Healthcare News & Insights

Data breach: Doc’s personal laptop stolen

Think you just have to worry about your hospital’s mobile electronic devices when it comes to HIPAA security and data breaches? You’ll think differently after you hear this.

A physician’s personal laptop was stolen from a hospital office, and now Beth Israel Deaconess Medical Center (BIDMC), in Boston, is in the process of notifying approximately 3,900 patients of the potential data breach.

The computer was stolen from the physician’s office on May 22nd, and the police were notified.

Despite containing a tracking device, the computer wasn’t recovered. However, a suspect was arrested.

In addition to notifying the police of the theft, BIDMC hired a national forensic firm to investigate whether the data on the laptop was compromised. The firm’s investigation found that so far there hasn’t been any indication that the information has been misused.

Fortunately, the only medical information the laptop contained were short summaries used for administrative purposes, noted the hospital in a press release. It didn’t contain complete medial records or patient financial information, such as Social Security numbers.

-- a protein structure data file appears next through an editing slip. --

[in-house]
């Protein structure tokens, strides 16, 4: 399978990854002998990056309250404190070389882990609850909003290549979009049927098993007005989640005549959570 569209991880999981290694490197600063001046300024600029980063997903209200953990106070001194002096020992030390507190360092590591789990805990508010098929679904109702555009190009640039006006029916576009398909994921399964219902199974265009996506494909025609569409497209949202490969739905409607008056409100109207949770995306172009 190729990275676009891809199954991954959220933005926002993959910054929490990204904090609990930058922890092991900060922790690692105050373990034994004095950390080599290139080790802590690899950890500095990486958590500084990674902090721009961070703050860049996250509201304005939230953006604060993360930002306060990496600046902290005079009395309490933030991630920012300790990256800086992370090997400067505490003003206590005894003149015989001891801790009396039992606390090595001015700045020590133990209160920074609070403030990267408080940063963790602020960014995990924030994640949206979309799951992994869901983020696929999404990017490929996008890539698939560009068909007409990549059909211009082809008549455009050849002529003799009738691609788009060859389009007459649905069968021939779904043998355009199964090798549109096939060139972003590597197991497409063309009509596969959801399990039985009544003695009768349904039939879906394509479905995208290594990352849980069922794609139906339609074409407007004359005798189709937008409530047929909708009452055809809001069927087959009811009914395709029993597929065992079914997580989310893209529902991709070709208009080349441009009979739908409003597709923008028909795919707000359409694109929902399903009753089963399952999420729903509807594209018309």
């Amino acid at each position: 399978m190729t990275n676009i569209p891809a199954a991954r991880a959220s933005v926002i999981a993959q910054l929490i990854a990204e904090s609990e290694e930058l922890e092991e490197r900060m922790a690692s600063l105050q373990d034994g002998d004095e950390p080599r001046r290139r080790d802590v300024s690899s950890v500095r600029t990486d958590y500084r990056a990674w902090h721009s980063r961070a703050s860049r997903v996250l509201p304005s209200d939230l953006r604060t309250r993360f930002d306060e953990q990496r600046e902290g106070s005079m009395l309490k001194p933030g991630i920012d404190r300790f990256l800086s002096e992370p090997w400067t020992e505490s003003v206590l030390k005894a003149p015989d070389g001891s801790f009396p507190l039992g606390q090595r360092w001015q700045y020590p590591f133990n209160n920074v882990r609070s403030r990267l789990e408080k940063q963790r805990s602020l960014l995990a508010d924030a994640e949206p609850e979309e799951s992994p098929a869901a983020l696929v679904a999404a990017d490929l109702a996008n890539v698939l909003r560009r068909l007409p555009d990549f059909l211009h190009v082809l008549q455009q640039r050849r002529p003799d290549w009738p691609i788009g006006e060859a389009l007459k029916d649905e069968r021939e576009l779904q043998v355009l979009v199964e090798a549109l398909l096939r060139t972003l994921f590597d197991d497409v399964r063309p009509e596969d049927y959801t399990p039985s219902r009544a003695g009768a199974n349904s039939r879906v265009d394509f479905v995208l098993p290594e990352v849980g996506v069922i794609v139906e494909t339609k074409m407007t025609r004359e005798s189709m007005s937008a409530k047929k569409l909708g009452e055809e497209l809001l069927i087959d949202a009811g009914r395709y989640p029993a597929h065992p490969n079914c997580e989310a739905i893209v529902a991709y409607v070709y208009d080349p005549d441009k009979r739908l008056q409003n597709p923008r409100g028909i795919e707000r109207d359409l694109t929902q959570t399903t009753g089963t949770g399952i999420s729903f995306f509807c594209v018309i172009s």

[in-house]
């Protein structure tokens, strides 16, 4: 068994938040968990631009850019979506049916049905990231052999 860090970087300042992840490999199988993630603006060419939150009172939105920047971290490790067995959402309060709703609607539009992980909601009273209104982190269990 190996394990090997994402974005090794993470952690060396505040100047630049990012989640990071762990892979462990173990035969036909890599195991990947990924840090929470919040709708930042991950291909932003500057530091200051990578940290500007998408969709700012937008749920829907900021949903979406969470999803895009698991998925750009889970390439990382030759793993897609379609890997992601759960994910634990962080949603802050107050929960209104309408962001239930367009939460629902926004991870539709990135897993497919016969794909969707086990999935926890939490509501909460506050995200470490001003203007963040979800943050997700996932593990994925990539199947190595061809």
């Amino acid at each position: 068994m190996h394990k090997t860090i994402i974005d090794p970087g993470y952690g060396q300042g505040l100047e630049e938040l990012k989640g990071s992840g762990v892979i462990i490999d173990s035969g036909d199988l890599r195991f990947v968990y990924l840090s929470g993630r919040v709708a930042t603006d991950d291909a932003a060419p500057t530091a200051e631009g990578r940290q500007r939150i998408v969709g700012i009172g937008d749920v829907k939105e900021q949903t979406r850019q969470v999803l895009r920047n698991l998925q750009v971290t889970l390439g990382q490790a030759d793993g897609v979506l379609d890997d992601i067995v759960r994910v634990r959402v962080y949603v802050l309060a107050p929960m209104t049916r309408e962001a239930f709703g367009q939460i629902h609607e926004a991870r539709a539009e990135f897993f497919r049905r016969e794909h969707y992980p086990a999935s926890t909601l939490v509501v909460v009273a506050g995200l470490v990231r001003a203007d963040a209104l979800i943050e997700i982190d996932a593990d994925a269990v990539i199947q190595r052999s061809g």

Action steps

As of July 23, all patients who had their  protected health information (PHI) compromised, were notified through snail mail and were given a toll-free number to call.

In addition, the hospital has enhanced its physical security in office buildings and is launching a campaign to raise awareness about data security issues within the organization at all levels. For example, BIDMC now has a mandatory encryption policy that requires any device that uses patient-related or administration data in any way to be encrypted.

“We are creating depots where employees bring in their devices, and we will encrypt them on their behalf,”  John Halamka, MD, BIDMC’s chief information officer, told the Boston Globe. “We will ensure that it has appropriate antivirus protection and up-to-date software patches.”

However, due to the pervasiveness of personal mobile electronic devices, this process could take up to three months.

Reason:  The 6,000 employees at BIDMC’s Longwood-area medical campus own an estimated 1,500 personal electronic devices that can be used for work.

For more information on how you can keep your facility’s patient information safe and sound, read Mobile devices: 4 tips for protecting your hospital.

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